The United States Takes a Hand

The United States Takes a Hand

The Carter administration had lost considerable leverage in El Salvador when the Romero government renounced United States aid in 1977. The United States therefore welcomed the October 1979 coup and backed up its approval with an economic aid package that by 1980 had become the largest among Western Hemisphere recipients. A small amount of military aid also was provided. United States advisers contributed to the third junta's agrarian reform program, particularly Phase III, of the reform, the socalled Land to the Tiller decree of April 28, 1980, granting title to smallholders. Phase II, expropriating holdings between 100 and 500 hectares, was decreed in March 1980, but implementation was postponed. The government cited lack of administrative and financial resources for its inaction; many observers believed that political considerations were equally influential.

United States policy and influence in El Salvador, however, was fitful and inconsistent from 1979 through 1981. It was driven by two conflicting motivations in the complex and shifting political prism of El Salvador. The first motivation was the prevention of a leftist takeover. Both economic and military aid for the junta governments seemed to be intended to promote a centrist alternative to either a Marxist-led revolution or a conservative military regime. The assumption of power by the FSLN in Nicaragua increased the pressure on the United States to prevent a similar result in El Salvador; this pressure grew by 1981 as the Sandinistas consolidated their dominant role in the Nicaraguan government.

The second motivation was human rights. The Carter administration had established the promotion of human rights as a cornerstone of its foreign policy, particularly in Latin America. Like many Salvadorans, United States officials were frustrated by the inability of the junta governments to contain political violence. Nevertheless, Carter's policy was sufficiently flexible to allow increased aid levels despite a generalized upswing in human rights violations in El Salvador, as long as the government there appeared to be making good faith efforts at reform. It was not merely the general level of violence, however, but the specific murders of United States citizens that most affected dealings with El Salvador. As previously mentioned, the December 1980 murder of the four churchwomen produced a complete cutoff of aid pending an investigation of the case. On January 4, 1981, two American land reform advisers from the American Institute for Free Labor Development (AIFLD) were gunned down along with a Salvadoran in the Sheraton Hotel in San Salvador. This action alarmed not only the White House but also the United States Congress, and it added fuel to the effort to disburse aid based on improvements in the Salvadoran human rights situation.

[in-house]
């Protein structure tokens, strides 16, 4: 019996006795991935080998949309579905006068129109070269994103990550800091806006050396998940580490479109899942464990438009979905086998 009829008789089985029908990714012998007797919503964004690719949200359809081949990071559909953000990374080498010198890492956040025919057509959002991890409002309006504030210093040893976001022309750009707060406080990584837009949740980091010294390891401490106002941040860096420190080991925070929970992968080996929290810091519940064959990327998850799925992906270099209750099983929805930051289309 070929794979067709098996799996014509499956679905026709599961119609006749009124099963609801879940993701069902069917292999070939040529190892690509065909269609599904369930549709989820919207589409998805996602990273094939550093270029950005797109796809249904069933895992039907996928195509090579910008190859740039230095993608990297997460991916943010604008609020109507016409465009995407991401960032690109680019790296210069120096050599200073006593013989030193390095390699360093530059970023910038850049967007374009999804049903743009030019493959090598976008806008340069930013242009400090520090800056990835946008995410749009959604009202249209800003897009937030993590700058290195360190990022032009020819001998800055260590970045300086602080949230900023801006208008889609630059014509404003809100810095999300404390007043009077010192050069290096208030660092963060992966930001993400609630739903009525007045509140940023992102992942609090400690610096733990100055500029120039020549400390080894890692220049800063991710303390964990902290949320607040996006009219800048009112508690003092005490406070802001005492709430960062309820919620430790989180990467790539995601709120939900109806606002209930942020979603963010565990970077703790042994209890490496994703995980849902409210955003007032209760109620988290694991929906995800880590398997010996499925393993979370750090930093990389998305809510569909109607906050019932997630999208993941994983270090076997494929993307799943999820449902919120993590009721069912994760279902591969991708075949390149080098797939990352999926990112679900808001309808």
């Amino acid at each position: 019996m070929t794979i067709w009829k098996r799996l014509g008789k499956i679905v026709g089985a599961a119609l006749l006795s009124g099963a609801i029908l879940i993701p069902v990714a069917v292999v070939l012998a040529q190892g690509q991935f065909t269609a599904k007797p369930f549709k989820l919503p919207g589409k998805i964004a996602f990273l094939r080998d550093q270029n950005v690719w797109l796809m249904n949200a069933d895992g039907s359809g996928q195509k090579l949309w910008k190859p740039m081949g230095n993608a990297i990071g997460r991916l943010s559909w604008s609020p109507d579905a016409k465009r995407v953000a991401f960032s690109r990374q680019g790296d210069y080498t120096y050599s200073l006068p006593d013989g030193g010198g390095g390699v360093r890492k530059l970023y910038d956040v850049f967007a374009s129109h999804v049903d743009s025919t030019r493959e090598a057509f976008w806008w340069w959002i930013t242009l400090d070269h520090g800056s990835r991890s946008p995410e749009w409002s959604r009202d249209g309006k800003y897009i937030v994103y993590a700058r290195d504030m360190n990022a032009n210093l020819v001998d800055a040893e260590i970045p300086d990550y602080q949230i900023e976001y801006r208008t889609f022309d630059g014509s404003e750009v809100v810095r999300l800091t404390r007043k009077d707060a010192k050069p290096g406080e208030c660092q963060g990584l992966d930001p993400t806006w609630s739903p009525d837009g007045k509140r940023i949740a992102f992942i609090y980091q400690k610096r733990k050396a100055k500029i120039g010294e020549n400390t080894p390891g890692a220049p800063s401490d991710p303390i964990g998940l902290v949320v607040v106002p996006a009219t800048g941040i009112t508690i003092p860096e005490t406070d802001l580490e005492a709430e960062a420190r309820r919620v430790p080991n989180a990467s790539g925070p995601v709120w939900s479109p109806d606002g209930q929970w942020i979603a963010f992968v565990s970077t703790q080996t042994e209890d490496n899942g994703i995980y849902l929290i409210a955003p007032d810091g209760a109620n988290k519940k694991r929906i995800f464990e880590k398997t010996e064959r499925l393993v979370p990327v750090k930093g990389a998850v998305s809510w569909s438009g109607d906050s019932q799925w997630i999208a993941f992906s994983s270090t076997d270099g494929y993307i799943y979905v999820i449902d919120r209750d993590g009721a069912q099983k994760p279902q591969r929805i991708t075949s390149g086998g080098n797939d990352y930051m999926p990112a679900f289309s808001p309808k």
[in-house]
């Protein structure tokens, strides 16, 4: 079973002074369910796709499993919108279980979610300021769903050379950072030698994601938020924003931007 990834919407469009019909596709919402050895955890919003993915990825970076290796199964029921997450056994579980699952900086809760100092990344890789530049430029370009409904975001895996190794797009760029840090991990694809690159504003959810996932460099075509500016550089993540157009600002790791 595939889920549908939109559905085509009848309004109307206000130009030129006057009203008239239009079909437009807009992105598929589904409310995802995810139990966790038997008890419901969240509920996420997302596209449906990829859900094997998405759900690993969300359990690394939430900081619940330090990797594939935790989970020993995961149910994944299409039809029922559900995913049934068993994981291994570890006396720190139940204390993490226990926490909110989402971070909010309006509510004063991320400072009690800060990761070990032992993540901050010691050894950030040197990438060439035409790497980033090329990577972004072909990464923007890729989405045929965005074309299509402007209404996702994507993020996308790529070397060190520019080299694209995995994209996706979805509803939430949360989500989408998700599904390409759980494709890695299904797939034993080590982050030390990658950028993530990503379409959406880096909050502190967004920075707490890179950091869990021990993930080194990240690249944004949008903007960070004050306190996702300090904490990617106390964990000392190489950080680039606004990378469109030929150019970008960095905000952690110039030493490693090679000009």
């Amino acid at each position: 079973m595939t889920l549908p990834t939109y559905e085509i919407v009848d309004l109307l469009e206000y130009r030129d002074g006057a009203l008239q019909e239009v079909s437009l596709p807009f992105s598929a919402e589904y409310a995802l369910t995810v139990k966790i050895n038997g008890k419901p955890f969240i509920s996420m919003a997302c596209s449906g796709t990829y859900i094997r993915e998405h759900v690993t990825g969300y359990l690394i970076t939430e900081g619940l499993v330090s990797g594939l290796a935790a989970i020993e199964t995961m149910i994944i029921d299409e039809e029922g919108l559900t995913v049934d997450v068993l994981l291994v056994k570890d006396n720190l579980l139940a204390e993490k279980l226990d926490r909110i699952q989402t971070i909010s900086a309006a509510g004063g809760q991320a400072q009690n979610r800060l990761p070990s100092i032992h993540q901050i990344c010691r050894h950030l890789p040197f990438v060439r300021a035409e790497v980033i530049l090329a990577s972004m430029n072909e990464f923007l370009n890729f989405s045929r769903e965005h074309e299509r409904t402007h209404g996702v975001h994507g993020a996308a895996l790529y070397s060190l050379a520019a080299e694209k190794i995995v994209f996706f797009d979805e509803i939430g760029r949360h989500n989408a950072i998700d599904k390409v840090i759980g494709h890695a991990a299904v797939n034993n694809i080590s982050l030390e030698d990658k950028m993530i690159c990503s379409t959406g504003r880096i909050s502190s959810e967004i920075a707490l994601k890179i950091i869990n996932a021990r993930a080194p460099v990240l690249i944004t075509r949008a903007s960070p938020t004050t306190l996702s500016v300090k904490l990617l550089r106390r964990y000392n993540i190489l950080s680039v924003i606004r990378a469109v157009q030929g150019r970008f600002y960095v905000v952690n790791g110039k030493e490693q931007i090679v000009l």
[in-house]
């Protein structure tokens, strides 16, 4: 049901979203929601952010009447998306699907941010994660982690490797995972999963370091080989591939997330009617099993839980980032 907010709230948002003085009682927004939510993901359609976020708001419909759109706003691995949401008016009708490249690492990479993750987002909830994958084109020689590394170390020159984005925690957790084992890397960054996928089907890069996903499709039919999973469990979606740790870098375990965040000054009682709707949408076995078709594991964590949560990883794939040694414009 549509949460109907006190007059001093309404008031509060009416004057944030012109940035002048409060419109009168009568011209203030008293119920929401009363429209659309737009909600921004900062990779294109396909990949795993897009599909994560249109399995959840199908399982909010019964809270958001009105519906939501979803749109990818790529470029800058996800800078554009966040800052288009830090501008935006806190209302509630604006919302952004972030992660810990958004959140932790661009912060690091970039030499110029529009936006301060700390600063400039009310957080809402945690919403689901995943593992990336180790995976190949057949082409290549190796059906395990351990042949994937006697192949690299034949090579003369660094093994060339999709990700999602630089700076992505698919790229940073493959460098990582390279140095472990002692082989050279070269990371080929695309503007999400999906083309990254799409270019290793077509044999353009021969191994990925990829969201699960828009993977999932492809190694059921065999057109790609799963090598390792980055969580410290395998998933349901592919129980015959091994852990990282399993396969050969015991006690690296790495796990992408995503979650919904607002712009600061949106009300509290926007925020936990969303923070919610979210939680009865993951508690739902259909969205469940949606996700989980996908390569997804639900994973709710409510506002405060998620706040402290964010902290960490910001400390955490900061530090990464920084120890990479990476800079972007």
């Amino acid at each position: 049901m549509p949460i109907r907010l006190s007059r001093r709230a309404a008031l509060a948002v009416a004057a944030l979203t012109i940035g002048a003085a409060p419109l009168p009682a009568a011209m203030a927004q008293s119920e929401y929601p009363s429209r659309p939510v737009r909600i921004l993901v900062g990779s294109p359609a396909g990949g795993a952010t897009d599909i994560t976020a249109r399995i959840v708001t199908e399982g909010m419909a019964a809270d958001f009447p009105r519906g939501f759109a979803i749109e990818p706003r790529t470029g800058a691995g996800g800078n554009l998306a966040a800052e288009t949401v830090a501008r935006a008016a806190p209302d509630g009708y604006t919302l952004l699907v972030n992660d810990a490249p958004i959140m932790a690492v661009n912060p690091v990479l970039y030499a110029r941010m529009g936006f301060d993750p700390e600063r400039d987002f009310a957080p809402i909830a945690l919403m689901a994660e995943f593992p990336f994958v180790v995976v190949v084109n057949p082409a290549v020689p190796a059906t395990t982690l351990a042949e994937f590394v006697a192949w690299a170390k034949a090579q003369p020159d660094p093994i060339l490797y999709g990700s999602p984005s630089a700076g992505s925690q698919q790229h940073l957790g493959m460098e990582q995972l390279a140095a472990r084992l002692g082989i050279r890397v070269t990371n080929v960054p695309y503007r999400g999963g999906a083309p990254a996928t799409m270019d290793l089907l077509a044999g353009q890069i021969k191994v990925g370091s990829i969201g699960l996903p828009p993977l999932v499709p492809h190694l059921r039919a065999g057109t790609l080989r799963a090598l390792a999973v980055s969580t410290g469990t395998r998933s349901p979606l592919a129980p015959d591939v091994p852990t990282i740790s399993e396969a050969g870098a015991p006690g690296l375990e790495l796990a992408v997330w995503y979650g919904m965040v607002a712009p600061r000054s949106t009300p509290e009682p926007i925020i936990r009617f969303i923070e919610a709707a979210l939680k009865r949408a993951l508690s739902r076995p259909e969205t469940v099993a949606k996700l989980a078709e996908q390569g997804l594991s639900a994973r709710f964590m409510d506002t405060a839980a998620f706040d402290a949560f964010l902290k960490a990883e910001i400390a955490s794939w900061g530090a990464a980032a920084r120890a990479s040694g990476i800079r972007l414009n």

The launching of the "final offensive" lent a new urgency to Washington's approach. On January 14, 1981, four days after the offensive began, Carter announced the approval of US$5 million in "nonlethal" military aid; an additional US$5 million was authorized four days later. The low level of the aid and the impediments to its rapid disbursement meant that it had little direct impact on the Salvadoran armed forces' response to the guerrilla offensive; the renewal of military aid, however, established a trend that President Reagan would build on when he assumed office on January 20, 1981.

The Reagan administration initially appeared to stress the need to shore up El Salvador as a barrier against communist expansion in Central America. The United States Department of State issued a special report on February 23, 1981, entitled Communist Interference in El Salvador, which emphasized Nicaraguan, Cuban, and Soviet support for the FMLN. The report was widely criticized in the American media and the United States Congress. Nevertheless, the administration succeeded in increasing substantially the levels of United States military and economic aid to El Salvador, first by executive order, then by legislative appropriation. Although Reagan downplayed the importance of human rights considerations, Congress voted in January 1982 to require certification by the executive every six months of Salvadoran progress in such areas as the curbing of abuses by the armed forces, the implementation of economic and political reforms (particularly agrarian reform), and the demonstration of a commitment to hold free elections with the participation of all political factions (all those that would renounce further military or paramilitary activity). The administration accepted the certification requirement, albeit reluctantly, and proceeded with a policy that emphasized economic maintenance in the face of guerrilla attacks on the country's infrastructure, military buildup to contain the insurgency, and low-key efforts in the human rights area.

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